Children respond to environmental pressures, demands and adversity in varying ways. Some children direct their emotional problems outward into externalizing behaviors. These children express their negative responses to their life experiences by embarking on negative, often destructive action within or against the social and physical environment. As noted in the "Journal of Child and Adolescent Psychiatric Nursing," externalizing behavior can be contrasted to internalizing behavior, in which children direct their emotions and feelings into depressive, anxious or other inner-directed states.
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Types of Externalizing Behavior
Typically, children who externalize enact their emotional issues by directing anger, frustration, anxiety or other emotions into aggressive or delinquent behavior. Examples of delinquent externalizing behavior can include cheating, setting fires, swearing, stealing, truancy, lying and vandalism. Children may externalize through varied aggressive behaviors, like bragging, screaming, seeking attention, arguing, teasing, threatening, being demanding and losing their temper. Hyperactivity and impulsivity are also classified as types of externalizing behavior.
Children who engage in externalizing behavior usually fall into specific diagnostic categories of the American Psychiatric Association’s "Diagnostic and Statistical Manual of Mental Disorders," or DSM -IV. Children who display aggressive behavior often are diagnosed with oppositional defiant disorder, while children who engage in delinquent behaviors tend to be diagnosed with conduct disorder. Children who are hyperactive, distracted and impulsive are often diagnosed with attention deficit hyperactivity syndrome.
Externalizing behavior has the immediate impact of disrupting the family, school or other social environment in which the child is acting out. Often, parents, teachers or other adults reprimand, punish or isolate the child. The potential long-term effects of unmitigated externalizing behavior are serious for the individual and for society. In 1996 close to 3 million juveniles were arrested. Children who engage in externalizing behavior are at greater risk for juvenile delinquency, violence and adult criminal behavior.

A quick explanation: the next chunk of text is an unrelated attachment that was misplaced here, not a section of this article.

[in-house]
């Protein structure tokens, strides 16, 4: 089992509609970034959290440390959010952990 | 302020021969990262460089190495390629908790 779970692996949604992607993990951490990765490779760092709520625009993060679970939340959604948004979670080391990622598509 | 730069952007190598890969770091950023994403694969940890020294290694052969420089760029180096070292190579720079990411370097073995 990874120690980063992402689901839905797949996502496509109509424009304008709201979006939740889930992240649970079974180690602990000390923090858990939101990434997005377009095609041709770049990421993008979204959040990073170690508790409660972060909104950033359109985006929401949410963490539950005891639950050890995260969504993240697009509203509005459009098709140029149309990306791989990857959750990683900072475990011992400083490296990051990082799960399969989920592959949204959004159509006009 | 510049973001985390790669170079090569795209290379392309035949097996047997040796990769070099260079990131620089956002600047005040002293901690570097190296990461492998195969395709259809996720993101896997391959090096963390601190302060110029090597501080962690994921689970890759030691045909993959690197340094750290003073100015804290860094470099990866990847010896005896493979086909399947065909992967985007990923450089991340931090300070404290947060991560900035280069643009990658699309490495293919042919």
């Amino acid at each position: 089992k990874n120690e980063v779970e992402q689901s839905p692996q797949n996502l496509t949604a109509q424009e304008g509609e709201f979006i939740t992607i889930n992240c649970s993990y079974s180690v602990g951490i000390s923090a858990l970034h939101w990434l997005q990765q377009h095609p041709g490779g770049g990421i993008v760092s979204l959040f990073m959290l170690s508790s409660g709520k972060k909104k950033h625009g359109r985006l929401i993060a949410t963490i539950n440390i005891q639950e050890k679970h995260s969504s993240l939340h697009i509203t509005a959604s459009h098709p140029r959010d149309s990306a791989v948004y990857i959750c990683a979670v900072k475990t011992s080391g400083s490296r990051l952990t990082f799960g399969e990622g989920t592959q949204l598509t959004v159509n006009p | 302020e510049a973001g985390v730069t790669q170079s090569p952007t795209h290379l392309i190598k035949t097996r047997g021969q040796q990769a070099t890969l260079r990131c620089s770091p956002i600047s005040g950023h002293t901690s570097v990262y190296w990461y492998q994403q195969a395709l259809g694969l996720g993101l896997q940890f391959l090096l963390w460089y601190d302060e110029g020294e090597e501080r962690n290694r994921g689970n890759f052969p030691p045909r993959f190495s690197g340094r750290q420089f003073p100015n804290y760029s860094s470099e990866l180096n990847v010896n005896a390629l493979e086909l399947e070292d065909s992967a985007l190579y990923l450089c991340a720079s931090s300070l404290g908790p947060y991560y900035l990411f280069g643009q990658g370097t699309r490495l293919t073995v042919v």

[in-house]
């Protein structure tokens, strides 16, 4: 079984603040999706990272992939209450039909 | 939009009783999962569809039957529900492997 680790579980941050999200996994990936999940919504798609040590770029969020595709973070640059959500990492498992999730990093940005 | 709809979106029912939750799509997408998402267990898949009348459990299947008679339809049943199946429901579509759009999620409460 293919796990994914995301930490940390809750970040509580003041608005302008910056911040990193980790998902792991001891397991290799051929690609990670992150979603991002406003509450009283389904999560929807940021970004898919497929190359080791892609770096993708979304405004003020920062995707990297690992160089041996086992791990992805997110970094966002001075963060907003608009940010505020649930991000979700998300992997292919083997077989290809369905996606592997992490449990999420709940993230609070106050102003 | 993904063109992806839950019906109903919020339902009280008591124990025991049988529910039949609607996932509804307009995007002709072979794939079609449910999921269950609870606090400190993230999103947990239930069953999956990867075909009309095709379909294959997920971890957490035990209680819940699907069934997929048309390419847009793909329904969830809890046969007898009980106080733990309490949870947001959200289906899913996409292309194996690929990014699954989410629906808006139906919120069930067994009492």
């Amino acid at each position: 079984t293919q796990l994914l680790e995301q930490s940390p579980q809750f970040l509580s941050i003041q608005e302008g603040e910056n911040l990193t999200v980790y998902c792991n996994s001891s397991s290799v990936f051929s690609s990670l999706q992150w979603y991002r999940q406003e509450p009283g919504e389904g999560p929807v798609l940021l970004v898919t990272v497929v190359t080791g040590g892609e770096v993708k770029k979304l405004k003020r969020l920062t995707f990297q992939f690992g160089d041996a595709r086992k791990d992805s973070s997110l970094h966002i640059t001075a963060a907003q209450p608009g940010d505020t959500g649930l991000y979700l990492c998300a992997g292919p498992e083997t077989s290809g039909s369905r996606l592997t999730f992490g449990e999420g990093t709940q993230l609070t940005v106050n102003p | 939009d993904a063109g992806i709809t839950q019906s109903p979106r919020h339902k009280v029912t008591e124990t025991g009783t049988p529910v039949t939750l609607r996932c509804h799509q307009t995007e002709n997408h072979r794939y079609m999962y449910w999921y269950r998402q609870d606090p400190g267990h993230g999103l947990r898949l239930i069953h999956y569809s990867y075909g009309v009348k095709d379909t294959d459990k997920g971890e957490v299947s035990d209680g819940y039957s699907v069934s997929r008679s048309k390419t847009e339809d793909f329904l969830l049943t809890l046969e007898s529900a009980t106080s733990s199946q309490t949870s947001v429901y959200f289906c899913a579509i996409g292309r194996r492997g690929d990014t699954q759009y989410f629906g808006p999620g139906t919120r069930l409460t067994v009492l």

Early Biological Factors
Genetic and early maternal and environmental factors may contribute to the risk of externalizing behavior. Maternal malnutrition, smoking, drug and alcohol use during pregnancy, illness during pregnancy and birth complications may influence development and thereby contribute to the risk of externalizing behaviors. Likewise, genetic factors, including the predilection for the biological mother or biological father to use externalizing behaviors, may contribute to the risk of a child displaying externalizing behavior, according to the "Journal of Child and Adolescent Psychiatric Nursing."
Most children display externalizing behavior, but as their nervous system, cognitive development and verbal abilities advance, their use of externalizing behavior peaks—usually in toddlerhood. By the time they enter school, externalizing behaviors have declined and are usually well managed. Children who fail to outgrow their externalizing behavior tendencies follow different courses, sometimes leading to delinquent or aggressive behavior patterns that extend into adulthood.
Later Social Risk Factors
Developmental factors that predict poor outcomes include poor emotional regulation, inattention, lower socioeconomic status, poverty, high stress, maternal rejections and poor parenting, according to the "Journal of Child and Adolescent Psychiatric Nursing." Other risk factors include drug or alcohol abuse and poor cognitive ability.
Interventions for externalizing behavior include pharmacologic treatment, using medications such as lithium, resperidone, methylphenidate and haloperidol. Behavior management and parenting effectiveness programs assist children and families to manage externalizing behaviors.